Computer Models Agree: More Temperature Extremes, Dramatic Precipitation in Our Future

The summer heat waves, prolonged droughts and heavy rainfall events that have occurred across much of the U.S. and Europe over the past few years are a preview of what we can expect in the future thanks to climate change, according to one Texas Tech University researcher.

FOR IMMEDIATE RELEASE
DATE: Oct. 19, 2006
CONTACT: John Davis, john.w.davis@ttu.edu
(806) 742-2136

LUBBOCK – The summer heat waves, prolonged droughts and heavy rainfall events that have occurred across much of the U.S. and Europe over the past few years are a preview of what we can expect in the future thanks to climate change, according to one Texas Tech University researcher.

Katharine Hayhoe, a research associate professor in the Department of Geosciences at Texas Tech, says the amount of change likely to occur will depend on the amount of emissions of heat-trapping gases from human activities.

The study documenting the forecast for the planet’s future, a product of collaborations with three other researchers from the National Center for Atmospheric Research in Boulder, Colo. and the Australian Bureau of Meteorology, will appear in the December issue of the journal Climatic Change.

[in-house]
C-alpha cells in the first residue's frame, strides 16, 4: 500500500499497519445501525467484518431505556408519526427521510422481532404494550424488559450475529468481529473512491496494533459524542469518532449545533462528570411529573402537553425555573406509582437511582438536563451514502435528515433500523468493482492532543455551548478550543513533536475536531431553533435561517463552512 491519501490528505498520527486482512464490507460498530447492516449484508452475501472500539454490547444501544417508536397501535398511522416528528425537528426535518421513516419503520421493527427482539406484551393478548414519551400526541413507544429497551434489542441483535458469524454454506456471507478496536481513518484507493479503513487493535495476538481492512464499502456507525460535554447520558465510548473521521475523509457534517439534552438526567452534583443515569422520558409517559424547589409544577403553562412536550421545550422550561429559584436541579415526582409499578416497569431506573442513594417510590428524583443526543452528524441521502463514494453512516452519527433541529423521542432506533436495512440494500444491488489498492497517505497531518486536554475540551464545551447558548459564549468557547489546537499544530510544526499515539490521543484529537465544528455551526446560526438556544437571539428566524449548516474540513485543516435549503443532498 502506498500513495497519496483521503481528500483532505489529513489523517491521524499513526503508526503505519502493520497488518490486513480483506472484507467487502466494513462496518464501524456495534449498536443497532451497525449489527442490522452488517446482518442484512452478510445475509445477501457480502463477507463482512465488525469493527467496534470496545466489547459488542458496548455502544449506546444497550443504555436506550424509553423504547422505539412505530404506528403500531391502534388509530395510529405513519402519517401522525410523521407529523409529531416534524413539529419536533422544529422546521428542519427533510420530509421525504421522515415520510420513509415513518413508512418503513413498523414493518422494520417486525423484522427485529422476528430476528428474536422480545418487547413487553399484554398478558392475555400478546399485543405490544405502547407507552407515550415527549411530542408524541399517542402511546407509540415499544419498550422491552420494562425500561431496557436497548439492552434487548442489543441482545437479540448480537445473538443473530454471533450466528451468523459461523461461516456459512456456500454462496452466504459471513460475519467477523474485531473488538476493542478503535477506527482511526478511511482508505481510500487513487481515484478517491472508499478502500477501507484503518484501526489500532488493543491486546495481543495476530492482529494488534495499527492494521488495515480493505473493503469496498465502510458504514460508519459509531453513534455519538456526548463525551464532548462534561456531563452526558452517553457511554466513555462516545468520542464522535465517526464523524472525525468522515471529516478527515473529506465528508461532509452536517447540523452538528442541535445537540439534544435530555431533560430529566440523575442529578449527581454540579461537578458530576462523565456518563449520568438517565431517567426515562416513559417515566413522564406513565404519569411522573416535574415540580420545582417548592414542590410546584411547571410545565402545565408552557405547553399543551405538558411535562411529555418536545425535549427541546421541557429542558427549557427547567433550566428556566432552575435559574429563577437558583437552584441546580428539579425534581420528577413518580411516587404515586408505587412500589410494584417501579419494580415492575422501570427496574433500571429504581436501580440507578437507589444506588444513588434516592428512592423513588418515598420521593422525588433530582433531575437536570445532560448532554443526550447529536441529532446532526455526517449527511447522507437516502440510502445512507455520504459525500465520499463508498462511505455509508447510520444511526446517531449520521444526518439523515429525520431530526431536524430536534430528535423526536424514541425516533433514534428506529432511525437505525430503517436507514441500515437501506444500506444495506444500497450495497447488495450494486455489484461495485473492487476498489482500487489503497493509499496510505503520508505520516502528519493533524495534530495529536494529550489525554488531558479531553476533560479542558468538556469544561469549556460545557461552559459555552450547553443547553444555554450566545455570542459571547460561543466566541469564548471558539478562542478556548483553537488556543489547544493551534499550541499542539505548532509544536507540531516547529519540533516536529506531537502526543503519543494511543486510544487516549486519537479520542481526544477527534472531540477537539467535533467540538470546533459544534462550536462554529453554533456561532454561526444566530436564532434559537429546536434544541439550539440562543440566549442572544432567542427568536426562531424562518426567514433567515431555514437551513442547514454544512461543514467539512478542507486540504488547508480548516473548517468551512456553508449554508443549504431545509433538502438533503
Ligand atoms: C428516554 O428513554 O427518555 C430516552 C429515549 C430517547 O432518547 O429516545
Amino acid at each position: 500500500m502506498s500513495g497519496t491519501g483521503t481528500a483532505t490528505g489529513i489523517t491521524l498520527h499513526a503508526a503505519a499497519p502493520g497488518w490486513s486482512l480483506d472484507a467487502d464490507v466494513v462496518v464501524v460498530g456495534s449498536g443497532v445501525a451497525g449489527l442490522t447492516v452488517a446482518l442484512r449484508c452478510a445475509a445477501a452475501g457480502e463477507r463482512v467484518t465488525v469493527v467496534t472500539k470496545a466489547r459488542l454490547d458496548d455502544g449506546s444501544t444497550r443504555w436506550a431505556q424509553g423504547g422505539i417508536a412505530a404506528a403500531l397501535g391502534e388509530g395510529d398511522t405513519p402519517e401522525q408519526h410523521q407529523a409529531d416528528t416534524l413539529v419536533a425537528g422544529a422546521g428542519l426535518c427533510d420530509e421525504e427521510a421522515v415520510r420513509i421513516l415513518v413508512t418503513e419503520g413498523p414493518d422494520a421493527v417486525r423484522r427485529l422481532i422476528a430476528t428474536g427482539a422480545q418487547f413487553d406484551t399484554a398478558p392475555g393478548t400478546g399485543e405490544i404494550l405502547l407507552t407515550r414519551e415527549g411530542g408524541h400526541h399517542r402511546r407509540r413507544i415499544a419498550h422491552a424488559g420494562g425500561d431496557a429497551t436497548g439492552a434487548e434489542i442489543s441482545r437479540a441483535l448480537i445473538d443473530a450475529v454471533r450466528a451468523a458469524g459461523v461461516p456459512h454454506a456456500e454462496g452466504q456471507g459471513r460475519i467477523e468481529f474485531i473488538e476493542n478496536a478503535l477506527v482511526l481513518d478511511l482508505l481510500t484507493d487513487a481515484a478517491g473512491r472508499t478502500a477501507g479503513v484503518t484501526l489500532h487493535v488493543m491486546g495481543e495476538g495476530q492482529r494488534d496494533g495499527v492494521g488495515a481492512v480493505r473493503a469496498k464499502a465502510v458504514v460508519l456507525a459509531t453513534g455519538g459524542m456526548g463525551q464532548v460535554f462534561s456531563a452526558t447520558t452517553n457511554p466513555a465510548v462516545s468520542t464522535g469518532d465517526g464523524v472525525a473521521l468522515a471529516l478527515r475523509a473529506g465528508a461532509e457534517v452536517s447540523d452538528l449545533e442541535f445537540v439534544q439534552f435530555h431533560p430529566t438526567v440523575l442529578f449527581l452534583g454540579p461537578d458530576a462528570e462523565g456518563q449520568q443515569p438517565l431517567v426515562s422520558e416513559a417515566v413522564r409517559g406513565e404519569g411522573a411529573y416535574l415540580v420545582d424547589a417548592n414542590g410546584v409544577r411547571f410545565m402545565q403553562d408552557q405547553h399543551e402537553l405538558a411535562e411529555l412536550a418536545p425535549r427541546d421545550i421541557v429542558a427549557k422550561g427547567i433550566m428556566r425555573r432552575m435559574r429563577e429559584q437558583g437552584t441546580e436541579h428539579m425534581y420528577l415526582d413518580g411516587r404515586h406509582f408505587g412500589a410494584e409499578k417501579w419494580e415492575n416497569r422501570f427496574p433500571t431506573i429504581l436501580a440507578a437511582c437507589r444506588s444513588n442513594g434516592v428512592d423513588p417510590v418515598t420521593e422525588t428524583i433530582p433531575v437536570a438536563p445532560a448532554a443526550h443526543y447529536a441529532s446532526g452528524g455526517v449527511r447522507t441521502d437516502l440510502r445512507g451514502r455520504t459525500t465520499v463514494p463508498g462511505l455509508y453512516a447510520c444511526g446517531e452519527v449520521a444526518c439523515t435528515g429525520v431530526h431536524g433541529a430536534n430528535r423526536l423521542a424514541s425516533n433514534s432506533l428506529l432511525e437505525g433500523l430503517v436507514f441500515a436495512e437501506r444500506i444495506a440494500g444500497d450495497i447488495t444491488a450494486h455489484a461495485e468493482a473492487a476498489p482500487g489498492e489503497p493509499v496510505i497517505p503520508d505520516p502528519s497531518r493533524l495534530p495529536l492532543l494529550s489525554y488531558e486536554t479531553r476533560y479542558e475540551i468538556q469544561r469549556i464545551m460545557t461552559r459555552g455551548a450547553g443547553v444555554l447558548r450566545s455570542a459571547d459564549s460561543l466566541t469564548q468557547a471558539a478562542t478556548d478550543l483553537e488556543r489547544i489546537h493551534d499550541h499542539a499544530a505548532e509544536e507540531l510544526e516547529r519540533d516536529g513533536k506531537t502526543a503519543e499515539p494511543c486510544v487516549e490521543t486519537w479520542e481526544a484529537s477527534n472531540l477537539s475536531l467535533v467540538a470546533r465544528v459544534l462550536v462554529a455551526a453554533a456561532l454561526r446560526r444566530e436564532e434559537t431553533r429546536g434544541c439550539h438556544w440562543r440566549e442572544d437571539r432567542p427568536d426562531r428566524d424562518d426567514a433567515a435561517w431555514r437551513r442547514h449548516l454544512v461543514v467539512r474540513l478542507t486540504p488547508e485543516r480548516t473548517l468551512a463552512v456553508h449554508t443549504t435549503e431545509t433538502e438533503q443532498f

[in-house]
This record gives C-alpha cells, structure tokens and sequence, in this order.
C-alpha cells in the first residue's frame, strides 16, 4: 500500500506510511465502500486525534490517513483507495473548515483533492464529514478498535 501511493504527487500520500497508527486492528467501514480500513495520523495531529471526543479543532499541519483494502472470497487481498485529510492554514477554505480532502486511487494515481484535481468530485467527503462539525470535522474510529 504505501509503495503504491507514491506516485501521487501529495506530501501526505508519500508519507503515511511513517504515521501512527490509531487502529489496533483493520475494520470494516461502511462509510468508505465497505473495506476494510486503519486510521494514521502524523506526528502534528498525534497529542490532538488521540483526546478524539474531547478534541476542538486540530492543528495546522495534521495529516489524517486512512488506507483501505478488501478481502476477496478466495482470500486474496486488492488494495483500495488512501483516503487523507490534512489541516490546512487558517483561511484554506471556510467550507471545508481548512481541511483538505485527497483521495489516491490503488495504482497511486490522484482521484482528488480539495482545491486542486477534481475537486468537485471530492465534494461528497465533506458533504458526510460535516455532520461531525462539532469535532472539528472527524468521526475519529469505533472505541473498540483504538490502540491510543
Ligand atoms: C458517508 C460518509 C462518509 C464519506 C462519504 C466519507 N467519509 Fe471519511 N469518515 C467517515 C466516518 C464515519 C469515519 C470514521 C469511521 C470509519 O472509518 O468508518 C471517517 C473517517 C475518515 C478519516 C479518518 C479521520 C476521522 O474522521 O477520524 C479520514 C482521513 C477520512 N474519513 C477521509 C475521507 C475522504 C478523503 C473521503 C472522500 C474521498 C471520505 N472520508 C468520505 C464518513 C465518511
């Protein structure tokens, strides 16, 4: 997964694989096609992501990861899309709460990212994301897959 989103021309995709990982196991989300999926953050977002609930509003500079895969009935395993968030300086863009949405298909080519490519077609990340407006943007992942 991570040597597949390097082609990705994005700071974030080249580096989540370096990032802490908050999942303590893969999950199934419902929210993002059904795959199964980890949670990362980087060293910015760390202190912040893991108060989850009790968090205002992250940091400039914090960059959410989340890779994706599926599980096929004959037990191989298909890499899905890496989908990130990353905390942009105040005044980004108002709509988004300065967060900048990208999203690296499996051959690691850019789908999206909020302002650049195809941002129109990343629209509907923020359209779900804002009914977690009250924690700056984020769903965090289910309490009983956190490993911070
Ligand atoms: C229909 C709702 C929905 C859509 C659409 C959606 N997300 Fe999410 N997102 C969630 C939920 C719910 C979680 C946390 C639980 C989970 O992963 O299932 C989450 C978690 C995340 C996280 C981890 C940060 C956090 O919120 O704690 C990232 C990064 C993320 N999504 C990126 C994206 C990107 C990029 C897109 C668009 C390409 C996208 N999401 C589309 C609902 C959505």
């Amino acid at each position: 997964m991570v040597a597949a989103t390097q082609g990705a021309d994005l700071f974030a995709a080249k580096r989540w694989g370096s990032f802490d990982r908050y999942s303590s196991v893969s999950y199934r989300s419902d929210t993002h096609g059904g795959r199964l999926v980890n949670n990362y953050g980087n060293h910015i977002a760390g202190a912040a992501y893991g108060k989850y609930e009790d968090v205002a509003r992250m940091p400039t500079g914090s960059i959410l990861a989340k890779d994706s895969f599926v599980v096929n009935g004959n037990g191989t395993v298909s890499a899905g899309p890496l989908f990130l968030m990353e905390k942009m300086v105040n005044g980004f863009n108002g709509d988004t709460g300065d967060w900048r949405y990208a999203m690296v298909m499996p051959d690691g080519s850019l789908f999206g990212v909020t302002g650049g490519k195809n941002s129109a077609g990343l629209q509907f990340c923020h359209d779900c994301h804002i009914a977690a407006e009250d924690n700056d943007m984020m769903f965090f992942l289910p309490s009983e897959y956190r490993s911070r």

The researchers studied only extreme temperature and precipitation conditions for the future – meaning the very cold and hot days, the dry periods and the heavy downpours – and found that these weather events in the future are likely to become even more extreme, thanks to carbon dioxide emissions.

“As temperatures warm, we’re likely to have more frequent heat waves, which can affect our health and energy use,” Hayhoe said. “We also found that warming temperatures will mean more extreme precipitation events and more frequent dry periods across much of the Northern Hemisphere.”

Weather extremes are often economically damaging, spelling financial losses in agriculture and infrastructure as well as affecting energy demand and human health risks.

“It’s the extremes, not the averages, that cause the most damage to society and to many ecosystems,” says NCAR scientist Claudia Tebaldi, lead author for the report. “We now have the first model-based consensus on how the risk of dangerous heat waves, intense rains, and other kinds of extreme weather will change in the next century.”

Hayhoe said this is one of the first studies to draw on the extensive and sophisticated climate modeling that will form the basis of the upcoming Fourth Assessment Report of the Intergovernmental Panel on Climate Change. The IPCC is a commission established by the United Nations that assesses the latest scientific, technical and socioeconomic research to understand the risks of human-induced climate change.

For a PDF copy of Going to the Extremes: An intercomparison of model-simulated historical and future changes in extreme events, please contact John Davis at (806) 742-2136 or john.w.davis@ttu.edu.

-30-

CONTACT: Katharine Hayhoe, research associate professor, Department of Geosciences, Texas Tech University, (806) 742-0015, or katharine.hayhoe@ttu.edu.